Over the years, I managed to accumulate a number of blogs-there are those I will continue to “update” and those that can no longer be accessed. It is because of the latter (Dear Dottie Blog)I have decided to bring many of my more interesting and popular posts across here to Deliberately Debbie. Enjoy!
Will the real Dorothy Dix please stand up!
I can still hear the words of my father, “Here comes Dorothy Dix!” and yet for years, never quite understood who this character was, and why my father insisted on comparing me to her? “WHO ON EARTH IS DOROTH DIX?” I’d ask. He would never explain, but came to an understanding this mystery woman, had some mighty resemblance to me, it was always Dorothy, never any other name. As years went by, there’d be moments where I’d recollect and associate the moments this statement would be made to me. “Why you want to help so many people all the time, is beyond me….” this usually right after I would be sharing my concerns for another in need…my concerns often proceeded by news that I’d managed to find a way to assist someone, or pleading with my parents to allow some ‘lost sorry old soul’ into our home…”Ahhhh! Dorothy Dix!” my dad would mutter, and so I became to believe this person just must have been like me, the ‘good samaratin’, the one who ‘had all the answers’ yet had such a hard time sorting out her own life?? haha Well, after a search of Google and the helpful folk from http://www.ask.com/ I finally investigated the name, I had to know if this woman existed! Surprise surprise!! She did! Thanks to the history pages of the internet I can now identify the reasons behind my father’s constant remark.
Born November 18th, 1861, as Elizabeth Meriwether Gilmer, this lady and I do share some similarities….spooky! Please read on!
At the age of twenty-four[I married at 20] she married George O. Gilmer. “Having finished school, I tucked up my hair and got married as was the tribal custom among my people,” Elizabeth said. Her marriage was not a happy one,[nor mine] but Elizabeth remained married to George, who was mentally unstable and something of a misfit, until his death in 1929. After eleven years of marriage Elizabeth suffered a nervous break down, and her family brought her to the Gulf Coast for relaxation and time away from her husband.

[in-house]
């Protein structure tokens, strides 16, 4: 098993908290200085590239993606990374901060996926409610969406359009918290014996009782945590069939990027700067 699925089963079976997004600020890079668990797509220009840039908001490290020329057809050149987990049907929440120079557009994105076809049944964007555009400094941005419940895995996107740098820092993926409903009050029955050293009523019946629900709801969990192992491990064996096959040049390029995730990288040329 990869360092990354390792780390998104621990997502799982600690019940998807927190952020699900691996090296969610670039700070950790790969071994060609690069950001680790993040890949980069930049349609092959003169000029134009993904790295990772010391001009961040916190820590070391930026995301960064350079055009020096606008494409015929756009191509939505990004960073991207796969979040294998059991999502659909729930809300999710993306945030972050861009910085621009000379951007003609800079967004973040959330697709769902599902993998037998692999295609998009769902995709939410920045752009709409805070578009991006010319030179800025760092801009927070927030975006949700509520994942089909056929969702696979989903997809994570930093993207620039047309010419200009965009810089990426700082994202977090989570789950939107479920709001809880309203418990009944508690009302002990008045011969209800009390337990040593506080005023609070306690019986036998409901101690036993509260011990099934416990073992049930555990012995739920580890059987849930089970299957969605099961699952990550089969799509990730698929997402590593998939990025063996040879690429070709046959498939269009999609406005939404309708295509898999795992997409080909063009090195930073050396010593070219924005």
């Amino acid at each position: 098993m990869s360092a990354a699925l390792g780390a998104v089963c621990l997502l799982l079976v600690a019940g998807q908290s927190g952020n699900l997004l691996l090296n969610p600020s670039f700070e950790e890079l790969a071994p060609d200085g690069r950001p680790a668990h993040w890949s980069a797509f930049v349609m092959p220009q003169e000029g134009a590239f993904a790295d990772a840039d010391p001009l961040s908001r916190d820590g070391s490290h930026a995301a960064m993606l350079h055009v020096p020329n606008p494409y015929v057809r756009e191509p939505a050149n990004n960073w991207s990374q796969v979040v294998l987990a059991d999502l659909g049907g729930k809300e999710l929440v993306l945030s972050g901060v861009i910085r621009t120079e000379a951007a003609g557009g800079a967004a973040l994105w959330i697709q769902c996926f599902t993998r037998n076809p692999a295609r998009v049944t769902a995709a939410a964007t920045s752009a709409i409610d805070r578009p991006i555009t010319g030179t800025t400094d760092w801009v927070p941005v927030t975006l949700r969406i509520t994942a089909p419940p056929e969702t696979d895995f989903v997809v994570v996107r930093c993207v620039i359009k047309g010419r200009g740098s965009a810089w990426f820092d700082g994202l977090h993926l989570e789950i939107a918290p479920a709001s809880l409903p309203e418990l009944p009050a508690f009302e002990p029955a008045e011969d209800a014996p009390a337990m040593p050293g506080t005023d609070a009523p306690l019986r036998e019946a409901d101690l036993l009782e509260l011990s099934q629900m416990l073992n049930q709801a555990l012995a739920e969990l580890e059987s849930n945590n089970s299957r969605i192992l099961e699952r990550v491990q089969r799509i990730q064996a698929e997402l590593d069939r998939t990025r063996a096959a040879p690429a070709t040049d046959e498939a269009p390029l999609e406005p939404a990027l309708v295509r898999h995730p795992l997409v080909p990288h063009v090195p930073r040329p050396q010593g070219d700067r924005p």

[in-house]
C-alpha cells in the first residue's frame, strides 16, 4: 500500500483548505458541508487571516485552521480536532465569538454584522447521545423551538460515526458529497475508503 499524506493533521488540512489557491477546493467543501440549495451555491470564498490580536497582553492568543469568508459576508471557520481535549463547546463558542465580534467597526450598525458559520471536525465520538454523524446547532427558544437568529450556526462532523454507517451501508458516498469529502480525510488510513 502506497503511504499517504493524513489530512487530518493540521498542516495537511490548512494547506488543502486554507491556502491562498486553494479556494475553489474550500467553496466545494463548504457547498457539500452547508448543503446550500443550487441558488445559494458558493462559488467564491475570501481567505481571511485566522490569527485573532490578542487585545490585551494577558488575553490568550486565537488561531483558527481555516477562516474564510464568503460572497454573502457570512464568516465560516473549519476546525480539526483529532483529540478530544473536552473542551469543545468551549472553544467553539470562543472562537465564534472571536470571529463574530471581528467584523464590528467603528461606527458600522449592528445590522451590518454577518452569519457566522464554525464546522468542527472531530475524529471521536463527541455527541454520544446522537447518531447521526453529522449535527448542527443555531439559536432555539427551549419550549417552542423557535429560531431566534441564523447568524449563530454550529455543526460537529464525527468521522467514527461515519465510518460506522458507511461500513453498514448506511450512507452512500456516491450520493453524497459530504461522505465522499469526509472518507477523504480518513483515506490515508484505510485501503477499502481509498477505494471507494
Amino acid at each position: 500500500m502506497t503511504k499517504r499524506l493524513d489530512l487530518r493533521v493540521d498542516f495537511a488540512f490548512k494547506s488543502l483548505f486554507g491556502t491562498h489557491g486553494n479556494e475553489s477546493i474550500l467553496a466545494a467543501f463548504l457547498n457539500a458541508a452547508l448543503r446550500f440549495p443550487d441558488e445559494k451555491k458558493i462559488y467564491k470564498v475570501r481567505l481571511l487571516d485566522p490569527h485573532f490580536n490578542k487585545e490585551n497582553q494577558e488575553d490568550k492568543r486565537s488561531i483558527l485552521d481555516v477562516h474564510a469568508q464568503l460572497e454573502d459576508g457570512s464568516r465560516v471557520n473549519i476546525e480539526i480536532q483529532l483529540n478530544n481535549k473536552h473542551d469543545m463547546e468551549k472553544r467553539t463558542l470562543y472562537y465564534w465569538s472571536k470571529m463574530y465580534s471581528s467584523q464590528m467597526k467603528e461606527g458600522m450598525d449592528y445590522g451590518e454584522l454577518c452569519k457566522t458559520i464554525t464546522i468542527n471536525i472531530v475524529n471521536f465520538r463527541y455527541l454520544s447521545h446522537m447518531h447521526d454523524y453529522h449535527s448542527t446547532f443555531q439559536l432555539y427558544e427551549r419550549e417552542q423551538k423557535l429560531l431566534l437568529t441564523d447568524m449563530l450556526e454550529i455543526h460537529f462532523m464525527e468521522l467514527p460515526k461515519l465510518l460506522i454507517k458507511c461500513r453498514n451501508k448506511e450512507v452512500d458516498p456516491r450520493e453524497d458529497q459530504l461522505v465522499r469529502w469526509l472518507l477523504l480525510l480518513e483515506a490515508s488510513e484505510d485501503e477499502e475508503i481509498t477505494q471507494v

Here she met the owner and editor of the New Orleans Picayune newspaper, Eliza Holbrook Poitevent Nicholson, who bought a story from Elizabeth for publication in the Picayune. Soon thereafter Elizabeth was hired by Mrs. Nicholson as a reporter for the newspaper. This is how Elizabeth got started on her journalism career. Elizabeth took her work seriously, “I had a passion for newspaper work, and I set about learning my trade with the zeal of a fanatic,” she explained. Soon she was writing a weekly column for women titled “Sunday Salad,” which was followed by her most famous writings “Dorothy Dix Talks.” Readers liked her views on women, and she became a great success in a very short time.In 1901 Dix, her pseudonym, accepted an offer to work for the New York Journal, owned by William Randolph Hearst, and for whom she was asked to write “dramatic accounts tersely written in a personal style,” depicting the temperance crusaders of the day, followed by murder investigative reporting. However, she continued to write the “Dorothy Dix Talks” column which by 1908 had become a daily, prominent and widely read column. During her years in New York she published several books on relationships between husbands and wives, foibles of society, and domestic life in general. Her books were mainly collections of her column writings and became best sellers at the time they were published. Her writings were published in newspapers across the world, and she became known as the most widely read, as well as the highest paid journalist writing for newspapers. She said people told her things they wouldn’t even tell to God, she became known as the “confidante of the nation” and the “mother confessor to millions,” as she received thousands of letters each week from readers around the world.
Dix was the most widely read woman writer of her times, women and men sought advice from her for over fifty years. At the peak of her popularity around 1940 her writings were printed in 273 newspapers and read by an estimated 60 million people. Her career as an investigative newspaper reporter included twenty years as one of the most widely known woman reporter of her time.
Miss Dix died of a heart problem at the age of 90. “For over fifty-five years her name appeared over the column in which she gave advice to the lovelorn and which was noted for its sympathy, common sense and realism.” She left an estate to her family of two and a half million dollars. Much hard work, diligence and smarts had made the lowly paid reporter to the best known and highest paid woman journalist in the country.
During the years of my 1st marriage, I too had dreamed of becoming a journalist, but those aspirations never came to pass, not until later in my life where my writing took me down many new paths! Gaining more information about this woman, has placed a special place in my heart, an endearment for a lady I never knew yet have a great deal of respect for. Thanks dad!
The story behind Dear Dottie began here: http://deardottie.wordpress.com/dottie/